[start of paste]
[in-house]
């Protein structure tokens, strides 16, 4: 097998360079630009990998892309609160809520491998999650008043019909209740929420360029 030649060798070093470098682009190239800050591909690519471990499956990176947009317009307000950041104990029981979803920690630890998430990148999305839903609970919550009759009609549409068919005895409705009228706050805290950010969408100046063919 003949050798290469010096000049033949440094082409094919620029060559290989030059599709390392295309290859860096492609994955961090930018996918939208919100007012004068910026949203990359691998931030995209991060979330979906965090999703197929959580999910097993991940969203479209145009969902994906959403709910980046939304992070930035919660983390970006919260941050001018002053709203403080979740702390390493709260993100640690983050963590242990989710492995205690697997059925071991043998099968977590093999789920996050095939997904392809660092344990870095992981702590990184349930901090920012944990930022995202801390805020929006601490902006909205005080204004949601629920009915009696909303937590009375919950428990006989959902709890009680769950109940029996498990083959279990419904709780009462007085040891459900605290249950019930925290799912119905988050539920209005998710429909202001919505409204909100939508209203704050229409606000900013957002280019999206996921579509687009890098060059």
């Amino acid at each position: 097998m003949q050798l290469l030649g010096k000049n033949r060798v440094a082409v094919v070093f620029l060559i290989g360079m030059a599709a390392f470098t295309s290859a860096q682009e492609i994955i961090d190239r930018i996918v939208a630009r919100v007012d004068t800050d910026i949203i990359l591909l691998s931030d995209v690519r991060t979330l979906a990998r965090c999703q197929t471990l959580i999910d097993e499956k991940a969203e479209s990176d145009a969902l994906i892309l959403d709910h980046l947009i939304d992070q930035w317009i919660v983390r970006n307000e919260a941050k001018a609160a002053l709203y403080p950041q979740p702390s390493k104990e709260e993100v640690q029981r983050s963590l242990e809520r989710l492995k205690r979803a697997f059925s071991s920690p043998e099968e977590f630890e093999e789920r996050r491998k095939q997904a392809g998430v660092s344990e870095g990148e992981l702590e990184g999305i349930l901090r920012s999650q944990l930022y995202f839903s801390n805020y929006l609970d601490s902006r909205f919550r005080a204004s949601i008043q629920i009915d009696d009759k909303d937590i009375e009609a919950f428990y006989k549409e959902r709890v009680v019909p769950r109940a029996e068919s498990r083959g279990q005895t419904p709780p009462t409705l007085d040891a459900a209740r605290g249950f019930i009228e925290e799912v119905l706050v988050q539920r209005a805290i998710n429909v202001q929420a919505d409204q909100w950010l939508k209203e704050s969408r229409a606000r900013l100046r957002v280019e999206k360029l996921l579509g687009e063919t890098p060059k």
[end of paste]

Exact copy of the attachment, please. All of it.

[in-house]
């Protein structure tokens, strides 16, 4: 097998360079630009990998892309609160809520491998999650008043019909209740929420360029 030649060798070093470098682009190239800050591909690519471990499956990176947009317009307000950041104990029981979803920690630890998430990148999305839903609970919550009759009609549409068919005895409705009228706050805290950010969408100046063919 003949050798290469010096000049033949440094082409094919620029060559290989030059599709390392295309290859860096492609994955961090930018996918939208919100007012004068910026949203990359691998931030995209991060979330979906965090999703197929959580999910097993991940969203479209145009969902994906959403709910980046939304992070930035919660983390970006919260941050001018002053709203403080979740702390390493709260993100640690983050963590242990989710492995205690697997059925071991043998099968977590093999789920996050095939997904392809660092344990870095992981702590990184349930901090920012944990930022995202801390805020929006601490902006909205005080204004949601629920009915009696909303937590009375919950428990006989959902709890009680769950109940029996498990083959279990419904709780009462007085040891459900605290249950019930925290799912119905988050539920209005998710429909202001919505409204909100939508209203704050229409606000900013957002280019999206996921579509687009890098060059």
């Amino acid at each position: 097998m003949q050798l290469l030649g010096k000049n033949r060798v440094a082409v094919v070093f620029l060559i290989g360079m030059a599709a390392f470098t295309s290859a860096q682009e492609i994955i961090d190239r930018i996918v939208a630009r919100v007012d004068t800050d910026i949203i990359l591909l691998s931030d995209v690519r991060t979330l979906a990998r965090c999703q197929t471990l959580i999910d097993e499956k991940a969203e479209s990176d145009a969902l994906i892309l959403d709910h980046l947009i939304d992070q930035w317009i919660v983390r970006n307000e919260a941050k001018a609160a002053l709203y403080p950041q979740p702390s390493k104990e709260e993100v640690q029981r983050s963590l242990e809520r989710l492995k205690r979803a697997f059925s071991s920690p043998e099968e977590f630890e093999e789920r996050r491998k095939q997904a392809g998430v660092s344990e870095g990148e992981l702590e990184g999305i349930l901090r920012s999650q944990l930022y995202f839903s801390n805020y929006l609970d601490s902006r909205f919550r005080a204004s949601i008043q629920i009915d009696d009759k909303d937590i009375e009609a919950f428990y006989k549409e959902r709890v009680v019909p769950r109940a029996e068919s498990r083959g279990q005895t419904p709780p009462t409705l007085d040891a459900a209740r605290g249950f019930i009228e925290e799912v119905l706050v988050q539920r209005a805290i998710n429909v202001q929420a919505d409204q909100w950010l939508k209203e704050s969408r229409a606000r900013l100046r957002v280019e999206k360029l996921l579509g687009e063919t890098p060059k």